The Grauballe Man is a bog body that was uncovered in 1952 from a peat near to the village of Grauballe in Jutland, Denmark. The body is that of an adult male dating from the late 3rd century BC, during the early Iron Age. Based on the evidence of his wounds, he was most likely killed by having his throat slit open. His corpse was then deposited in the bog, where his body was naturally preserved for over two millennia. His was not the only bog body to be found in the peat bogs of Jutland, with other notable examples being Tollund Man and the Ellig Woman, thereby being a part of an established tradition at the time; it is commonly thought that these killings, including that of Grauballe Man, were examples of human sacrifice, a possibly important rite in Iron Age Germanic paganism.
The “Grauballe Man”, pictured above, was found in 1952 by a Dane digging for peat in Northern Europe. His throat was cut in 290 B.C., but his body was well enough preserved to yield fingerprints. Why was he killed? Maybe ritual, maybe execution for a crime, maybe human sacrifice. Here’s one odd clue: judging from his nutrition and manicure, the body appears to have been from the upper class.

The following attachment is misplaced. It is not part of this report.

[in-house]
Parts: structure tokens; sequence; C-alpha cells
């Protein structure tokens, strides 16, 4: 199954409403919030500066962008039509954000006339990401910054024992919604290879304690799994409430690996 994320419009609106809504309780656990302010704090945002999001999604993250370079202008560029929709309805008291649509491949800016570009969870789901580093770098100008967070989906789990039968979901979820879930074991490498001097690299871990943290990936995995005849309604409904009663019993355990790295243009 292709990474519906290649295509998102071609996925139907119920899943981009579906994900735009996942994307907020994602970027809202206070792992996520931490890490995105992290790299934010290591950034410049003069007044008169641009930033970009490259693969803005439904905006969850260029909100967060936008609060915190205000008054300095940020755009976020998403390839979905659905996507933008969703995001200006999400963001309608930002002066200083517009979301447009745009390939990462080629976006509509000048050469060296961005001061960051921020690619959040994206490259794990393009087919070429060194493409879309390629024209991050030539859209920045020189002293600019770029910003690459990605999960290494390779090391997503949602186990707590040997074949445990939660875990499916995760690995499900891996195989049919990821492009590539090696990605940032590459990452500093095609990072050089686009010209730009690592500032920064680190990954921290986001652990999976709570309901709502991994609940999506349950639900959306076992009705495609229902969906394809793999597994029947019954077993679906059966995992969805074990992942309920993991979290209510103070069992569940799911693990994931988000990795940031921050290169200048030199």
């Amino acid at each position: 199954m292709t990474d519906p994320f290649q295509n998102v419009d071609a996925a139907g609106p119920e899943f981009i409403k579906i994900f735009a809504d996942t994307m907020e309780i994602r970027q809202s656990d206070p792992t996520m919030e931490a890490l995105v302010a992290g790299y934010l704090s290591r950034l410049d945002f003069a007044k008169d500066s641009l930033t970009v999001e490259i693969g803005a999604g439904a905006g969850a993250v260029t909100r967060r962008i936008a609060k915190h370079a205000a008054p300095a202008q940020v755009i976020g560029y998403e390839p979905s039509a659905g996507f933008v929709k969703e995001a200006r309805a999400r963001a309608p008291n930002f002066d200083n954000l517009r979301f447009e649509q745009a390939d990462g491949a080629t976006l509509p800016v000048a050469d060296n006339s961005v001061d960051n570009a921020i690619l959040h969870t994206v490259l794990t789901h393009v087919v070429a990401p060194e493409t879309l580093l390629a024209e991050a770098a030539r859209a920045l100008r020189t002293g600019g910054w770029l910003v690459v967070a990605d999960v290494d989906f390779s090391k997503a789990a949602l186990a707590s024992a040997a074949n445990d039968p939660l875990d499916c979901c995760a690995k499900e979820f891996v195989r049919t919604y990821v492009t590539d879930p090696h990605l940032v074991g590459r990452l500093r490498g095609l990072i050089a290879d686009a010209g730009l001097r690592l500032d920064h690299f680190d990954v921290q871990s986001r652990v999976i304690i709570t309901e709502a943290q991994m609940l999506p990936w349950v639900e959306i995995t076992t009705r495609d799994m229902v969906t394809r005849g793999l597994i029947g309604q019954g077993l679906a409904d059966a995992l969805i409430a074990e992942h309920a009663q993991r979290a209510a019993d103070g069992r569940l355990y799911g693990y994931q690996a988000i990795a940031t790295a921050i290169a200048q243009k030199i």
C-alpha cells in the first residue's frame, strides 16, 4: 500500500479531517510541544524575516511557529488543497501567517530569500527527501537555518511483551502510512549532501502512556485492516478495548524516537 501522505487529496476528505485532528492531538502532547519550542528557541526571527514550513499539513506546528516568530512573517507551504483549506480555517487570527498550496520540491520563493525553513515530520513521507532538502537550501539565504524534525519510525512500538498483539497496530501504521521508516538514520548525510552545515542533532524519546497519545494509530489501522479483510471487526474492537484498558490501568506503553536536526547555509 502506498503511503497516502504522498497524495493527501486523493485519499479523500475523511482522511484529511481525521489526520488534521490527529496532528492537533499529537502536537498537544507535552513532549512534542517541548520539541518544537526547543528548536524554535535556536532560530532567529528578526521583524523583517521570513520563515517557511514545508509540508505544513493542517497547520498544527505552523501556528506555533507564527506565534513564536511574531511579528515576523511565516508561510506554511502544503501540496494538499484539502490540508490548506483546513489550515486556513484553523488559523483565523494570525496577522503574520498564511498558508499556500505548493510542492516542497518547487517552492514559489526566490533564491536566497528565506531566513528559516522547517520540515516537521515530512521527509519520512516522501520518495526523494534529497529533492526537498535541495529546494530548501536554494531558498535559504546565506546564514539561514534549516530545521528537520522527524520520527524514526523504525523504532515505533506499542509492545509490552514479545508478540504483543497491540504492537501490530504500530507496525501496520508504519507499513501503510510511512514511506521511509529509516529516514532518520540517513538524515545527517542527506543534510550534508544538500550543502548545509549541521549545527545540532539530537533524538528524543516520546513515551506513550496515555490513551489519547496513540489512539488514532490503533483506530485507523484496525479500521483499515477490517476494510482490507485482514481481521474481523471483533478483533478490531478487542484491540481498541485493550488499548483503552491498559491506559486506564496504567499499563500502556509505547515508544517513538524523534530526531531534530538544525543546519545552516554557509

The acidity of the bog water, the cold temperature, and the lack of oxygen have effectively prevented these corpses from decomposing. More than 700 bodies have been recovered, some as old as 10,000 years and some still appearing fresh enough to be mistaken for recent murder victims.
The bog body now known as the Grauballe Man was found on the 26th of April 1952, near the village of Grauballe in the central part of Jutland in Denmark. He was discovered by men cutting peat for fuel about three feet below the surface of the ground. When they were digging one of the workers, Tage Busk Sørensen (standing far right on picture no. 2) , stuck his spade into something that he immediately knew was not peat; he noticed the red hair of the Grauballe man pupping up and he soon realised that he had found the head of a human body. The local doctor was called and he quickly realised that this was not a job for neither him nor the police and Professor P.V. Glob from the Prehistory Museum at Aarhus was summoned.
Picture No. 1: The Grauballe Man in situ (photographed by P.V. Glob)
Picture No. 2: P.V. Glob and the peat workers. Tage is standing at the far right.
Like other bodies recovered from the bogs, Grauballe Man shows signs of violence indicating that he was killed rather than dying of natural causes. In this case, the Iron Age man had his throat cut in what is theorized to have been ritualistic sacrifice. The unclothed body today is noted for its striking red hair, a color that is the result of immersion in the bog and not the natural color of hair Grauballe Man had during his life.